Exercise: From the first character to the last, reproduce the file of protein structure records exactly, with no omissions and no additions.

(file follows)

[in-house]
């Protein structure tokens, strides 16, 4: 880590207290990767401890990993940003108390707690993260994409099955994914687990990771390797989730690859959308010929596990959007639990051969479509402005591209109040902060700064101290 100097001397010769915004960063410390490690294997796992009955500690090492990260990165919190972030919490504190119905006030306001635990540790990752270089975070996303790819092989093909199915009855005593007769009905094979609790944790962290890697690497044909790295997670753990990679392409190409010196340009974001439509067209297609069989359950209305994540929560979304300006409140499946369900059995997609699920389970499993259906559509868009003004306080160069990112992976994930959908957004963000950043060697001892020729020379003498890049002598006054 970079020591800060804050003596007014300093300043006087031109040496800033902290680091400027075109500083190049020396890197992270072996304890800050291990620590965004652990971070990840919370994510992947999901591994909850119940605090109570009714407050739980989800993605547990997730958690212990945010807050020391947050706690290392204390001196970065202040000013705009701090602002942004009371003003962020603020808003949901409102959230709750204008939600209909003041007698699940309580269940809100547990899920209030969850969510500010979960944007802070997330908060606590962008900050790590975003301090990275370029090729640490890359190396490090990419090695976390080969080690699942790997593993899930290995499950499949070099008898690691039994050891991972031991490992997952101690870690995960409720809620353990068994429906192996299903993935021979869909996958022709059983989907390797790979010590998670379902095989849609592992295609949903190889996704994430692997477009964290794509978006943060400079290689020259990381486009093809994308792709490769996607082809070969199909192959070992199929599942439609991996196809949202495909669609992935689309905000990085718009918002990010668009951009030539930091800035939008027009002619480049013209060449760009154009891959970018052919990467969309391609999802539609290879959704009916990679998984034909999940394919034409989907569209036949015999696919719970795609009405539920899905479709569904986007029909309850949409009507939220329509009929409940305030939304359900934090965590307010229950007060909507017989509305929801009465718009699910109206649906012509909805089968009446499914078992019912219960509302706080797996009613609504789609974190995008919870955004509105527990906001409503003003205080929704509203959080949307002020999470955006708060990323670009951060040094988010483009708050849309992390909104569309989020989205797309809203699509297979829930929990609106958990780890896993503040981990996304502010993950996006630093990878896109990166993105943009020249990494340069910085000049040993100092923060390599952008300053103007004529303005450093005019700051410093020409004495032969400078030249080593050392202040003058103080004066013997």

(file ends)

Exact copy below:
[in-house]
């Protein structure tokens, strides 16, 4: 880590207290990767401890990993940003108390707690993260994409099955994914687990990771390797989730690859959308010929596990959007639990051969479509402005591209109040902060700064101290 100097001397010769915004960063410390490690294997796992009955500690090492990260990165919190972030919490504190119905006030306001635990540790990752270089975070996303790819092989093909199915009855005593007769009905094979609790944790962290890697690497044909790295997670753990990679392409190409010196340009974001439509067209297609069989359950209305994540929560979304300006409140499946369900059995997609699920389970499993259906559509868009003004306080160069990112992976994930959908957004963000950043060697001892020729020379003498890049002598006054 970079020591800060804050003596007014300093300043006087031109040496800033902290680091400027075109500083190049020396890197992270072996304890800050291990620590965004652990971070990840919370994510992947999901591994909850119940605090109570009714407050739980989800993605547990997730958690212990945010807050020391947050706690290392204390001196970065202040000013705009701090602002942004009371003003962020603020808003949901409102959230709750204008939600209909003041007698699940309580269940809100547990899920209030969850969510500010979960944007802070997330908060606590962008900050790590975003301090990275370029090729640490890359190396490090990419090695976390080969080690699942790997593993899930290995499950499949070099008898690691039994050891991972031991490992997952101690870690995960409720809620353990068994429906192996299903993935021979869909996958022709059983989907390797790979010590998670379902095989849609592992295609949903190889996704994430692997477009964290794509978006943060400079290689020259990381486009093809994308792709490769996607082809070969199909192959070992199929599942439609991996196809949202495909669609992935689309905000990085718009918002990010668009951009030539930091800035939008027009002619480049013209060449760009154009891959970018052919990467969309391609999802539609290879959704009916990679998984034909999940394919034409989907569209036949015999696919719970795609009405539920899905479709569904986007029909309850949409009507939220329509009929409940305030939304359900934090965590307010229950007060909507017989509305929801009465718009699910109206649906012509909805089968009446499914078992019912219960509302706080797996009613609504789609974190995008919870955004509105527990906001409503003003205080929704509203959080949307002020999470955006708060990323670009951060040094988010483009708050849309992390909104569309989020989205797309809203699509297979829930929990609106958990780890896993503040981990996304502010993950996006630093990878896109990166993105943009020249990494340069910085000049040993100092923060390599952008300053103007004529303005450093005019700051410093020409004495032969400078030249080593050392202040003058103080004066013997």